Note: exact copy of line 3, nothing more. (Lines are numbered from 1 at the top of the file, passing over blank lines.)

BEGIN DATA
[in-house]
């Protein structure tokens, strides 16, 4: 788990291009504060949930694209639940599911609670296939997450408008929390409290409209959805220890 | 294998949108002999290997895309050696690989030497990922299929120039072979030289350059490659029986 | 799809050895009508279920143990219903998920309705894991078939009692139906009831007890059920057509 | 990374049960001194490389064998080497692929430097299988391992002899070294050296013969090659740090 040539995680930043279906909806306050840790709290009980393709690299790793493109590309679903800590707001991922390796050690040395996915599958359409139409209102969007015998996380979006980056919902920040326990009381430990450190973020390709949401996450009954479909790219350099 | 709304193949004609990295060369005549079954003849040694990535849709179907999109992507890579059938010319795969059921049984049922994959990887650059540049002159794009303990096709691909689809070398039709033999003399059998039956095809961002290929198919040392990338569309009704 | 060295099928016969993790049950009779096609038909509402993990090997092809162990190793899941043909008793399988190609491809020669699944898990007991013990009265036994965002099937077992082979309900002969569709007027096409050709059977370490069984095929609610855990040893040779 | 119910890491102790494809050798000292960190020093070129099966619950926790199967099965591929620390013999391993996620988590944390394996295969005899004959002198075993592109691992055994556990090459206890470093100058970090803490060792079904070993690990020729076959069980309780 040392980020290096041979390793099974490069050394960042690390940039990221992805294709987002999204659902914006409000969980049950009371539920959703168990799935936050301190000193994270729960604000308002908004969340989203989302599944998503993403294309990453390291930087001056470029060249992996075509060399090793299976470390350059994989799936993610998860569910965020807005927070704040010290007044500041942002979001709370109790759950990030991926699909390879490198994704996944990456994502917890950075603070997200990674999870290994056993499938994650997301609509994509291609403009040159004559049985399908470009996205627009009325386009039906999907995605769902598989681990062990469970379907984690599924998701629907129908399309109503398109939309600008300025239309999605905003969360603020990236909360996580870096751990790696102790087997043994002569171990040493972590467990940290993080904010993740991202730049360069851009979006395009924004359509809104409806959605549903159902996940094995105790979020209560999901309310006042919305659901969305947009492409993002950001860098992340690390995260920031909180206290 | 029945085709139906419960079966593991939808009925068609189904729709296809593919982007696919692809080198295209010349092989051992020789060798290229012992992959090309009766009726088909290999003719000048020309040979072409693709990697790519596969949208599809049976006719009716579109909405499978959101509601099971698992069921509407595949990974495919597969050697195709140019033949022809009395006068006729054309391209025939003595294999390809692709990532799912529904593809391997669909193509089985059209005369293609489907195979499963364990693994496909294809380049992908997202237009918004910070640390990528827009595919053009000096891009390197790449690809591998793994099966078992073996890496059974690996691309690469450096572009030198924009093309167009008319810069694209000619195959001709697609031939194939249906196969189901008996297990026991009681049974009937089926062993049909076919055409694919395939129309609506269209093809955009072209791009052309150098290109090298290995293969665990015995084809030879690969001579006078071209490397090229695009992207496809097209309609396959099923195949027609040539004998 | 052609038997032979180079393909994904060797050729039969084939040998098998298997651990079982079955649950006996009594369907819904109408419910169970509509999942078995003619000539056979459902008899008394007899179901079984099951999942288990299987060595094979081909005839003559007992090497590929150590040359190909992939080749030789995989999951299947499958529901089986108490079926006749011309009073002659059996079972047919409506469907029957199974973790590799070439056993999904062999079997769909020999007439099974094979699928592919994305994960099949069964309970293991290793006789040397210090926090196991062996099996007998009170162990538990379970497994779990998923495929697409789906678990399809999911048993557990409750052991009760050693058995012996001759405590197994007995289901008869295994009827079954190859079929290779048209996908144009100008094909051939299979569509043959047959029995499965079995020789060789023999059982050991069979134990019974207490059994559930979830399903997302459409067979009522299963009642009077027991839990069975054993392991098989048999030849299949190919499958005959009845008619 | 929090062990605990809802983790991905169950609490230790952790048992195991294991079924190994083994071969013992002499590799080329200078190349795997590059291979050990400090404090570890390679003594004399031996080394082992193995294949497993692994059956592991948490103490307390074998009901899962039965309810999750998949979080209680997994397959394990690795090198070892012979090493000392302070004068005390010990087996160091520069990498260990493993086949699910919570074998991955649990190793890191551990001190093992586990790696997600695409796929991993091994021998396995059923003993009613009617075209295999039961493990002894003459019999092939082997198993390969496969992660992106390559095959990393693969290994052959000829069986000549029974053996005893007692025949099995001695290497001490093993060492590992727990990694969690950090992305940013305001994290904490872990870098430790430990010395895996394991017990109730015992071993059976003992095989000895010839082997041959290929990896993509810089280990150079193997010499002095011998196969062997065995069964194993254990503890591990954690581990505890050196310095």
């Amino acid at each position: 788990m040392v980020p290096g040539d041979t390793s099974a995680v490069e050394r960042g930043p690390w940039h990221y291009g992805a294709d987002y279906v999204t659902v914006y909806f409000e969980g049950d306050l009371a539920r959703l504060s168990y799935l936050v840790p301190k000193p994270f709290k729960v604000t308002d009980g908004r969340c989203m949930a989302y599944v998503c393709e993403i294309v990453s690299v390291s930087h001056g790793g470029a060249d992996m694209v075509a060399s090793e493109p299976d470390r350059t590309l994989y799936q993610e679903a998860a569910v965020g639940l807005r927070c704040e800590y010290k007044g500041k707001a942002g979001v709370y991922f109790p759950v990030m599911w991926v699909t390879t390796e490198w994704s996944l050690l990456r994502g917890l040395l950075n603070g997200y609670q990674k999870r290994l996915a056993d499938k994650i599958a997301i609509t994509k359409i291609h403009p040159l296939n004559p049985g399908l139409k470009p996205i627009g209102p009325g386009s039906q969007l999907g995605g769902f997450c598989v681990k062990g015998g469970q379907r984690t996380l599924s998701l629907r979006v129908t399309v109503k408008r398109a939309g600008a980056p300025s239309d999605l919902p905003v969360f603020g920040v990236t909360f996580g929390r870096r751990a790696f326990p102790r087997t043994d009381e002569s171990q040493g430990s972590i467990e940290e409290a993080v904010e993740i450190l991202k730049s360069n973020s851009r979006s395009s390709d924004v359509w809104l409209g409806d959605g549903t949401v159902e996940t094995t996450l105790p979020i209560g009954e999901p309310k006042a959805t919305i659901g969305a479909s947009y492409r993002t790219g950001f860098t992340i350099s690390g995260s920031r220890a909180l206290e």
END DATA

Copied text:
């Amino acid at each position: 788990m040392v980020p290096g040539d041979t390793s099974a995680v490069e050394r960042g930043p690390w940039h990221y291009g992805a294709d987002y279906v999204t659902v914006y909806f409000e969980g049950d306050l009371a539920r959703l504060s168990y799935l936050v840790p301190k000193p994270f709290k729960v604000t308002d009980g908004r969340c989203m949930a989302y599944v998503c393709e993403i294309v990453s690299v390291s930087h001056g790793g470029a060249d992996m694209v075509a060399s090793e493109p299976d470390r350059t590309l994989y799936q993610e679903a998860a569910v965020g639940l807005r927070c704040e800590y010290k007044g500041k707001a942002g979001v709370y991922f109790p759950v990030m599911w991926v699909t390879t390796e490198w994704s996944l050690l990456r994502g917890l040395l950075n603070g997200y609670q990674k999870r290994l996915a056993d499938k994650i599958a997301i609509t994509k359409i291609h403009p040159l296939n004559p049985g399908l139409k470009p996205i627009g209102p009325g386009s039906q969007l999907g995605g769902f997450c598989v681990k062990g015998g469970q379907r984690t996380l599924s998701l629907r979006v129908t399309v109503k408008r398109a939309g600008a980056p300025s239309d999605l919902p905003v969360f603020g920040v990236t909360f996580g929390r870096r751990a790696f326990p102790r087997t043994d009381e002569s171990q040493g430990s972590i467990e940290e409290a993080v904010e993740i450190l991202k730049s360069n973020s851009r979006s395009s390709d924004v359509w809104l409209g409806d959605g549903t949401v159902e996940t094995t996450l105790p979020i209560g009954e999901p309310k006042a959805t919305i659901g969305a479909s947009y492409r993002t790219g950001f860098t992340i350099s690390g995260s920031r220890a909180l206290e």